Human rights groups said there have been previous chemical attacks by Syrian government forces during the war. But they said these attacks were smaller in scale, resulting in fewer casualties.

Some experts suspected last month's attack may have been misjudged in terms of trajectories and wind conditions and the amount of nerve agent used. If so, it allowed Assad to place blame on his military, Sayigh said.

He said, “If this was a case of a military operation and there was a misjudgment resulting in unexpected and unplanned and unwanted civilian casualties, then Bashar al-Assad might turn around and say ‘you guys overplayed your hand; you got your trajectories wrong.’ He could say ‘well, it is your stupidity that put us here and this is now a matter of damage limitation.’”

While international negotiations were under way, analysts said some in the Syrian security establishment would urge Assad to defy the U.S. and let the Americans strike, said military expert Nerguizian. But, he said, there would be countervailing pressure on Assad from his foreign backers, Russia and Iran.

“The forces that are in the Assad regime can compete, can disagree, but it is very clear to most observers that this is something that enjoys the full backing of Iran, enjoys the full backing of Moscow, at least in terms of rhetoric and as a mechanism for de-escalating tensions,” said Nerguizian.

Russian and Iranian patronage is crucial for the survival of the Assad government. Russia said there was "every reason" to blame rebels for the chemical attacks. And Iran has urged West to seek a diplomatic settlement of Syria crisis.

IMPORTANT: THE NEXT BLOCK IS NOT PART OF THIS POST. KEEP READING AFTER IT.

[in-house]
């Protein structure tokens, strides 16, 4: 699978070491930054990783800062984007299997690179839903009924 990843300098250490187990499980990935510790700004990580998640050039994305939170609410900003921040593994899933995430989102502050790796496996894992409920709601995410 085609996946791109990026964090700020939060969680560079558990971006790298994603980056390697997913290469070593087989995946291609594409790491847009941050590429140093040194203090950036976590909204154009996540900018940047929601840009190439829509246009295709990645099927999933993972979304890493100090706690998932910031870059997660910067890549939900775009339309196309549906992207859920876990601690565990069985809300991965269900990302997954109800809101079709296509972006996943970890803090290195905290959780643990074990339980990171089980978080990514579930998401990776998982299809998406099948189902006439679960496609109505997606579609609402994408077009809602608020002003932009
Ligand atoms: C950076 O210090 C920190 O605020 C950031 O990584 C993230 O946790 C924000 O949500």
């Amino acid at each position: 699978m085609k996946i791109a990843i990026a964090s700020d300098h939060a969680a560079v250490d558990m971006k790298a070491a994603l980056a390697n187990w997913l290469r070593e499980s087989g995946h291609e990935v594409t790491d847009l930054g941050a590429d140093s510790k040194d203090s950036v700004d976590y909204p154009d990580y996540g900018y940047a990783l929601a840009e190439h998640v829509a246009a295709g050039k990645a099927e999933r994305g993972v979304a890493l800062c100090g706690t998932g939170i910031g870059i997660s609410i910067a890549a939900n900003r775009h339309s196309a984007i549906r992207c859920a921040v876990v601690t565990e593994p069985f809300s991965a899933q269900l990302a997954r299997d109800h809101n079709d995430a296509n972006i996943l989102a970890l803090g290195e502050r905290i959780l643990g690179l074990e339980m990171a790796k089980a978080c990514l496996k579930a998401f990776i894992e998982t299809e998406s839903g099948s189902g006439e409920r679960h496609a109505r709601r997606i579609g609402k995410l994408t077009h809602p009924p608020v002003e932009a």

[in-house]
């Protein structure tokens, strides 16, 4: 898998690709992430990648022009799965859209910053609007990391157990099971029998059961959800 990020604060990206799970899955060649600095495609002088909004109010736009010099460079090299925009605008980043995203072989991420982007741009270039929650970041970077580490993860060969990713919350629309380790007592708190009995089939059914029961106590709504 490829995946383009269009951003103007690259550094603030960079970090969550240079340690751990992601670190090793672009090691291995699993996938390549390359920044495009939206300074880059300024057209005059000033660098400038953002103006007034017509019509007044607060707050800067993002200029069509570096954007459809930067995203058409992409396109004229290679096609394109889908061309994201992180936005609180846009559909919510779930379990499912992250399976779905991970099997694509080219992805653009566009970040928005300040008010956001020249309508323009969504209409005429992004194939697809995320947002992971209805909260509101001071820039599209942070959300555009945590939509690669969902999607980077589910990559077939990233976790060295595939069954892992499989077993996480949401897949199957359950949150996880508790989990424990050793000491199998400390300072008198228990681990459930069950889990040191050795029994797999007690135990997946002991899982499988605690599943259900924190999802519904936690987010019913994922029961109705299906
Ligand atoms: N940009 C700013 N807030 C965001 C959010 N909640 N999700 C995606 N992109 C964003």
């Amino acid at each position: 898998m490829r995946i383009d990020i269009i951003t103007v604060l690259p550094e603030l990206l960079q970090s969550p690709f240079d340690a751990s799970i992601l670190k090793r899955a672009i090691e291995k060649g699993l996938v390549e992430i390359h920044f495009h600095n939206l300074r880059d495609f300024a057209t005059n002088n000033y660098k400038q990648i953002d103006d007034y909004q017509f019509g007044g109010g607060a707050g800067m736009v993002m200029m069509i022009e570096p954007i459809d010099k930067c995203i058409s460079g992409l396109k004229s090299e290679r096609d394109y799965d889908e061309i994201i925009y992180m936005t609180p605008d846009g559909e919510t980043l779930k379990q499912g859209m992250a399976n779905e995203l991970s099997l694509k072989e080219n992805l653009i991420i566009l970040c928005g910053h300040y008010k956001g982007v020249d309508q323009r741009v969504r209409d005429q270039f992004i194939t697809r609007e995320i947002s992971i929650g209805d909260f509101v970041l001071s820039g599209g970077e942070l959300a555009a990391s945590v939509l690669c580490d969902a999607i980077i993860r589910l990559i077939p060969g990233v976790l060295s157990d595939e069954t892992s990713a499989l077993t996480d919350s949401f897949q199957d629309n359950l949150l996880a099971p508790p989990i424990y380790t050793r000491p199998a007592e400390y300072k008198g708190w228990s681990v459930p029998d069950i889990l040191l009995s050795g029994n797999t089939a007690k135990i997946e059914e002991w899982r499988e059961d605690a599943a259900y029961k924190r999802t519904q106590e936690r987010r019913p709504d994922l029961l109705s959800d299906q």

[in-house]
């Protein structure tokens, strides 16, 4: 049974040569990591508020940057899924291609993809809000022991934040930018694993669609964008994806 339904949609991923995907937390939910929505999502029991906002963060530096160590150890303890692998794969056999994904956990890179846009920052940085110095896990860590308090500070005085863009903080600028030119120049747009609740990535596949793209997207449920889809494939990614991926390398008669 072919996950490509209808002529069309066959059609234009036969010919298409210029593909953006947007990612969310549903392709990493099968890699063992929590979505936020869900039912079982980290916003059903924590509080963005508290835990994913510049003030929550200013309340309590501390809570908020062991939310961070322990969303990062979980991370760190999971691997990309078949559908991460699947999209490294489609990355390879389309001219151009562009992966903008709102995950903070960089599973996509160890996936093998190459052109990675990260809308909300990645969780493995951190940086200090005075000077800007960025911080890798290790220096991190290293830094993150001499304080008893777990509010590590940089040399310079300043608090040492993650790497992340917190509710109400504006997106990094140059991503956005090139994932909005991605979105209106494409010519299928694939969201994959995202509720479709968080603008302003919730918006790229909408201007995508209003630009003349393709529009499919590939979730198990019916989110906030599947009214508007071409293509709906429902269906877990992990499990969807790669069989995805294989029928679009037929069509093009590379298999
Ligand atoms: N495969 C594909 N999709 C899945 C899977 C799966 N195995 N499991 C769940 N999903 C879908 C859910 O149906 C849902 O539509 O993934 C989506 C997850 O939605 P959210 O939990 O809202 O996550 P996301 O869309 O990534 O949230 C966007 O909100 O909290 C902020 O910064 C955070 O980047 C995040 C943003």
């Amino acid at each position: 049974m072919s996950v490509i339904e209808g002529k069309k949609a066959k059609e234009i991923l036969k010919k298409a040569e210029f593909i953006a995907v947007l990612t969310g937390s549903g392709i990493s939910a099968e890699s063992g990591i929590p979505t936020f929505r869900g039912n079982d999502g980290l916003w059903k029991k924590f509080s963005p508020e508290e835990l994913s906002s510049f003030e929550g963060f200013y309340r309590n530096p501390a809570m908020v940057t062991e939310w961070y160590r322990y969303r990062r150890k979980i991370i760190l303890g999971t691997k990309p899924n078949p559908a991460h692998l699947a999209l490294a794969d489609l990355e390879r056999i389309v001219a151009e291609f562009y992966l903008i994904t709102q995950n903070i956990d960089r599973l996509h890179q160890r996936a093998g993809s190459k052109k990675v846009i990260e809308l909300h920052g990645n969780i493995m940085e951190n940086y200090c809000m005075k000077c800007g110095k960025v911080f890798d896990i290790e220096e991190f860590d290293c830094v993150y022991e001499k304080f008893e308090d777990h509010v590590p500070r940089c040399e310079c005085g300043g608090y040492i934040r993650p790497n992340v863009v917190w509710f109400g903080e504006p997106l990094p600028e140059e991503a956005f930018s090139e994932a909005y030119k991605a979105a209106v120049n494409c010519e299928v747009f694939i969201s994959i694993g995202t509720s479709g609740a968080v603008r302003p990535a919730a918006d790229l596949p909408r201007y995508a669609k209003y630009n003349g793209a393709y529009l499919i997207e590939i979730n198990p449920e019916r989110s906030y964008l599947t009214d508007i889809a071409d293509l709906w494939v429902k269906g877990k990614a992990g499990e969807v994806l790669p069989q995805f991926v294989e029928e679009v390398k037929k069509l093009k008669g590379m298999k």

You May Like

UN Ambassador Power Highlights Plight of Women Prisoners

She launches the 'Free the 20' campaign, aimed at profiling women being deprived of their freedom around the world More

Satellite Launch Sparks Spectacular Light Show

A slight delay in a satellite launch lit up the Florida sky early this morning More

Fleeing IS Killings in Syria, Family Reaches Bavaria

Exhausted, scared and under-nourished, Khalil and Maha's tale mirrors those of thousands of refugees from war-torn countries who have left their homes in the hopes of finding a better life More

Featured Videos

Your JavaScript is turned off or you have an old version of Adobe's Flash Player. Get the latest Flash player.
Nobel Prize Winner Malala Talks to VOAi
X
August 31, 2015 2:17 AM
Nobel Peace Prize winner Malala Yousafzai met with VOA's Deewa service in Washington Sunday to talk about women’s rights and unveil a trailer for her new documentary. VOA's Katherine Gypson has more.
Video

Video Nobel Prize Winner Malala Talks to VOA

Nobel Peace Prize winner Malala Yousafzai met with VOA's Deewa service in Washington Sunday to talk about women’s rights and unveil a trailer for her new documentary. VOA's Katherine Gypson has more.
Video

Video War, Drought Threaten Iraq's Marshlands

Iraq's southern wetlands are in crisis. These areas are the spawning ground for Gulf fisheries, a resting place for migrating wildfowl, and source of livelihood for fishermen and herders. Faith Lapidus has more.
Video

Video Colombians Flee Venezuela as Border Crisis Escalates